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The Noun Phrase Complement in English Grammar

The Noun Phrase Complement in English Grammar

Noun phrase complements are words, phrases, and clauses that complete the meaning of a noun or noun phrase. Unlike noun phrase modifiers that modify or describe a noun or noun phrase, noun phrase complements complete the meaning of a noun or noun phrase. Although five grammatical forms — noun phrases, adjective phrases, prepositional phrases, verb phrases, and adjective clauses — can perform the grammatical function of noun phrase modifier in the English language, just one grammatical form can function as the noun phrase complement. The only grammatical form that can function as a noun phrase complement is the noun clause.

Noun Clauses as Noun Phrase Complements

The second grammatical form that can perform the grammatical function of noun phrase complement is the noun clause. A noun clause is defined as a dependent clause that is formed by a subordinating conjunction directly followed by a clause. The subordinating conjunctions that introduce noun clauses in English are that, Ø, if, whether, wh- words, and wh-ever words. For example, the following italicized noun clauses function as noun phrase complements:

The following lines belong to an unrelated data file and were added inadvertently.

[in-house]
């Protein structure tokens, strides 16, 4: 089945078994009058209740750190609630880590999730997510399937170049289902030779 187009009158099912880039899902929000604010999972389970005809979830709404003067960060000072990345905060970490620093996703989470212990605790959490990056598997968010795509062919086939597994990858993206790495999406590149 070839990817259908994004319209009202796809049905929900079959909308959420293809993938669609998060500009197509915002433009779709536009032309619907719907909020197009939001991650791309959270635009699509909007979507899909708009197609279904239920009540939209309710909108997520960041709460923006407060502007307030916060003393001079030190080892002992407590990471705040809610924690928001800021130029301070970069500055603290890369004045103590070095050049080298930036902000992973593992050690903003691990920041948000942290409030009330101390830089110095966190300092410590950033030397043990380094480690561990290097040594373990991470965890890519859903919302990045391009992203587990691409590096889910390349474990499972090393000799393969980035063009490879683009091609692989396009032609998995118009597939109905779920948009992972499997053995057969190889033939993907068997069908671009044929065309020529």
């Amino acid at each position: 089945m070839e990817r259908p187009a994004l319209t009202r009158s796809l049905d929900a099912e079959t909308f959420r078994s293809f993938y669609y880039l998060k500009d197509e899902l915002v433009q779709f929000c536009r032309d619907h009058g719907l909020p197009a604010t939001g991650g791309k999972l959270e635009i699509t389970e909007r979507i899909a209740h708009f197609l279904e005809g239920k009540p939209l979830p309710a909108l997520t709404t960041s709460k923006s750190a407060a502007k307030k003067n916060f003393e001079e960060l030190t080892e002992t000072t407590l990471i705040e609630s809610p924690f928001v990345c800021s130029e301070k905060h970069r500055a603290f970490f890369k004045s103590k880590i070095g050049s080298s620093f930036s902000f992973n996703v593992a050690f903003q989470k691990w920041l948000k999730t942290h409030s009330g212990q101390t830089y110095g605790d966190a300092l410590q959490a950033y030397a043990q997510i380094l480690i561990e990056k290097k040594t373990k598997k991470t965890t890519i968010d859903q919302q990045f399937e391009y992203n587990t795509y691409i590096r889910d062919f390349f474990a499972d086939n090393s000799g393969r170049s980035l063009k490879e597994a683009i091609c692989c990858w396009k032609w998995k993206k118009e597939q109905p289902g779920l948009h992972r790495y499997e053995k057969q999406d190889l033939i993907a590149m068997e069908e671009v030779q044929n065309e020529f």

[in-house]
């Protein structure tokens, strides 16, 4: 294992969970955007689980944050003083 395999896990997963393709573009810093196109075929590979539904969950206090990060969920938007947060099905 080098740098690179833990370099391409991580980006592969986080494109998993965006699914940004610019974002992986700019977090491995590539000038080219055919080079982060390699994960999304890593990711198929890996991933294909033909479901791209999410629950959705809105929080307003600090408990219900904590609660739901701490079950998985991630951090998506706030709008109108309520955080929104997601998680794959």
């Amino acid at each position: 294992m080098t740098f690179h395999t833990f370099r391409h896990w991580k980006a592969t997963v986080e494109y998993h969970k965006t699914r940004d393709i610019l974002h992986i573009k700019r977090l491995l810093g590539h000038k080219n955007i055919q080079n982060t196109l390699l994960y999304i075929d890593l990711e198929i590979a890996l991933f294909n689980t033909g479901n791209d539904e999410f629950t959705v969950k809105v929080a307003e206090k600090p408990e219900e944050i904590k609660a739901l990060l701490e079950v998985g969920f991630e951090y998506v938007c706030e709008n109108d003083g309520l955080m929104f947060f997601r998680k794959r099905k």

• The claim that the earth is flat was once accepted as true.
  • The problem is the fact that you never brush your teeth before bed.
  • The idea that a parent would hurt a child makes me ill.
  • Our hope that no child will ever go hungry is possible with your help.

The only grammatical form that can function as the noun phrase complement in the English language is the noun clause.

Summary

Noun phrase complements in English grammar are words, phrases, and clauses that complete the meaning of a noun or noun phrase.

Noun phrase complement is a grammatical function.

The grammatical form that can function as the noun phrase complement in English grammar is the noun clause.

Noun phrase complements are constituents of the noun phrase.

References

Brinton, Laurel J. & Donna M. Brinton. 2010. The linguistic structure of Modern English, 2nd edn. Amsterdam: John Benjamins Publishing Company.
Hopper, Paul J. 1999. A short course in grammar. New York: W. W. Norton & Company.
Huddleston, Rodney. 1984. Introduction to the grammar of English. Cambridge: Cambridge University Press.

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